Sun, 10 Dec 2023

NEW BRUNSWICK, NJ - A traffic management technology was chosen by the New Jersey Department of Transportation to help implement the state's "CURE" pedestrian initiative.

A collaborative effort between state and local partners, "CURE" is a public awareness program aimed at reducing injuries and fatalities to pedestrians. This year, the program will begin in Westfield, and then move to East Orange and Newark, before expanding to all 21 counties, nine county-wide and one municipal jurisdiction areas of New Jersey.

The "CURE" program focuses on raising public awareness about the pedestrian dangers posed by intersections and crosswalks. Through various advertising campaigns, community events, and outreach efforts, the Department of Transportation aims to reduce crashes and improve the state's ranking in the annual "Click It or Ticket" report. The report rates states on crash rates involving seat belts and distracted driving.

Funding from a federal grant from the Federal Highway Administration will enable the NJDOT to expand the "CURE" program across New Jersey, utilizing a technology called Strategic Traffic Management, or STM.

"The NJDOT is pleased to be working with an outstanding technology provider to implement this critical pedestrian safety initiative,� said New Jersey Department of Transportation Secretary Linda R. Rodney. "We understand that safety is at the heart of the highway, and the administration is committed to changing the culture by eliminating preventable deaths and injuries to pedestrians. This type of traffic technology not only aids in this cause but will also allow for future programs focusing on more advanced approaches to mobility.�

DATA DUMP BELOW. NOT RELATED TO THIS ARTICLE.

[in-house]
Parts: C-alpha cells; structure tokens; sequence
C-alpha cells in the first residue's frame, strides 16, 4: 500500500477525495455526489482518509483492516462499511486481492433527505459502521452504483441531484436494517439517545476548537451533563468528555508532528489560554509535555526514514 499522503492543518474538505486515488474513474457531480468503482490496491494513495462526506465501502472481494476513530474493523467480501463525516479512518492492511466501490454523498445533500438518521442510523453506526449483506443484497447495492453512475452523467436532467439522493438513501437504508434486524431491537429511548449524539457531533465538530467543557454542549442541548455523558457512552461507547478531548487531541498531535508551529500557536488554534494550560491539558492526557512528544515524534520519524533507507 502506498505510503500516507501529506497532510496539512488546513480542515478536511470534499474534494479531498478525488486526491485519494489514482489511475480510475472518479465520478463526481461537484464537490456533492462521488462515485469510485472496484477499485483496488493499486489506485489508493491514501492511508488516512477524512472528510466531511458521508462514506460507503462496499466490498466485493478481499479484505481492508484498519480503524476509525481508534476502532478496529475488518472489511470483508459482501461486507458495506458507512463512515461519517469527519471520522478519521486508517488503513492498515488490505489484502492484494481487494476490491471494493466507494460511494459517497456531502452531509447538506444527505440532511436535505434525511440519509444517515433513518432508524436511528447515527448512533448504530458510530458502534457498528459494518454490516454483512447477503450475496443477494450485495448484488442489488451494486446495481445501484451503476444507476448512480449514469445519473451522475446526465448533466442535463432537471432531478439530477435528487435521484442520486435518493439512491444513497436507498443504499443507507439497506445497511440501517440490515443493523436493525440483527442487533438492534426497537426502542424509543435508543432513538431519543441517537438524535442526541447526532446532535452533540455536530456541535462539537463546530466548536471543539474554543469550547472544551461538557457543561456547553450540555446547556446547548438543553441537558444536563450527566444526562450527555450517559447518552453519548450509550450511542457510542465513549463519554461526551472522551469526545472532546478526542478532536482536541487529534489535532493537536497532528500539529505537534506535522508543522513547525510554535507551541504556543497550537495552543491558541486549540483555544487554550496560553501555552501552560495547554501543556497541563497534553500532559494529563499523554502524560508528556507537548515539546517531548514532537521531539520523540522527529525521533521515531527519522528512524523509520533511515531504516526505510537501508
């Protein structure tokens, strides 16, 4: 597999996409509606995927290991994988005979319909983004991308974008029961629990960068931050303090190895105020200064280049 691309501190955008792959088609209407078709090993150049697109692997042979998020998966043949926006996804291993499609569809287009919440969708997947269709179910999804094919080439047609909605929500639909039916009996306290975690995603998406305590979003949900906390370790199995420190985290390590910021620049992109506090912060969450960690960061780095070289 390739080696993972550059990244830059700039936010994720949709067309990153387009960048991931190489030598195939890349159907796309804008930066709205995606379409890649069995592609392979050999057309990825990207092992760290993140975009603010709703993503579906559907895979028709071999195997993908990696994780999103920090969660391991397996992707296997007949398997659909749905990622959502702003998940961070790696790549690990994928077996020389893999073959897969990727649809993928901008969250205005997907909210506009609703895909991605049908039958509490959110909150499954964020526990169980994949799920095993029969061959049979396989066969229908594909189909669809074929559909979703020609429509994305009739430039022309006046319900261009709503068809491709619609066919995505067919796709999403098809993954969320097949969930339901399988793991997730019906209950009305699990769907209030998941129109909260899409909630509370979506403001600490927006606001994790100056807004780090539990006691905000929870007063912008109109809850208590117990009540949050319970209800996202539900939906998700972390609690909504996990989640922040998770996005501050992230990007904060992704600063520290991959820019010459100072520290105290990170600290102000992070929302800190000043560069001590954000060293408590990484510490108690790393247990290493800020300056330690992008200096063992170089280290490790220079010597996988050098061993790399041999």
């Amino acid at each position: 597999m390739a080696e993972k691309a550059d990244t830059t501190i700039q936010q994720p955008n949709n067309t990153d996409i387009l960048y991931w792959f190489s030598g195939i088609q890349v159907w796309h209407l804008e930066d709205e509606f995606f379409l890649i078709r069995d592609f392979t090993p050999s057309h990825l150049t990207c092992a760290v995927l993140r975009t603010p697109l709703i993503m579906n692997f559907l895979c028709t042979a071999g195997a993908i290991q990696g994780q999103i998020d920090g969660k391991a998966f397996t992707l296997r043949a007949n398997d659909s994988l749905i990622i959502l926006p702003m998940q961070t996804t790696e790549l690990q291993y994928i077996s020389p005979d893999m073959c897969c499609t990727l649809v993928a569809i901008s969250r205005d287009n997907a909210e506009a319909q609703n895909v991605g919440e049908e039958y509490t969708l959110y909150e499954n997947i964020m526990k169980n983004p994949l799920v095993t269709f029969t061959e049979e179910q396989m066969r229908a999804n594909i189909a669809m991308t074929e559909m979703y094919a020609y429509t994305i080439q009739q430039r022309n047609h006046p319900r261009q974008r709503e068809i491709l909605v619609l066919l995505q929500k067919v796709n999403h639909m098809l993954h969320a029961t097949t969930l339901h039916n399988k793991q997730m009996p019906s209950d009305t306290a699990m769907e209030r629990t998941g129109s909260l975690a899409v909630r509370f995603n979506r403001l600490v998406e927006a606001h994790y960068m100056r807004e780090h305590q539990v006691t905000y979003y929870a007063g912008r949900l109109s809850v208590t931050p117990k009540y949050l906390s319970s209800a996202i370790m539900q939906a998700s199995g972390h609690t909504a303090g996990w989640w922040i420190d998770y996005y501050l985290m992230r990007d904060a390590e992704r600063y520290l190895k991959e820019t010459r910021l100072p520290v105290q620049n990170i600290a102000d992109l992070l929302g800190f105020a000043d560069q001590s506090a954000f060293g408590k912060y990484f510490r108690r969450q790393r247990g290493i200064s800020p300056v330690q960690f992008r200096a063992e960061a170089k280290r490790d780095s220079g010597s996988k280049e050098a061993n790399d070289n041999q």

A selection committee chose STM to coordinate the technology and demonstrate its ability to help educate the public on pedestrian safety effectively. STM operates similarly to Smart Cities, a technology-driven city initiative. It seeks to make the transportation system more efficient and technology-driven to improve the community's public health and infrastructure.

Through the use of STM, the NJDOT hopes to leverage existing technologies to enhance pedestrian safety. The program also offers new approaches to tackling pedestrian fatalities by recognizing and mitigating flaws in existing technologies. The technology was also chosen based on its ability to foster partnerships among government entities and to integrate with other state and local traffic management programs.

The Department of Transportation intends to use STM to implement "CURE� in Westfield, starting with a pilot in the Plaza area.

The NJDOT is currently in talks with the Westfield City Council to move forward with the "CURE� pilot program. The Transportation Advisory Board, in conjunction with the Westfield Police Department, Department of Public Works, and municipal traffic engineers, is working to identify specific locations where STM can be utilized and identify the infrastructure needed to be installed.

By launching the pilot program, the city hopes to demonstrate its commitment to reducing fatalities and injuries to pedestrians and encourage residents to understand the serious threat they pose when using the roadways.

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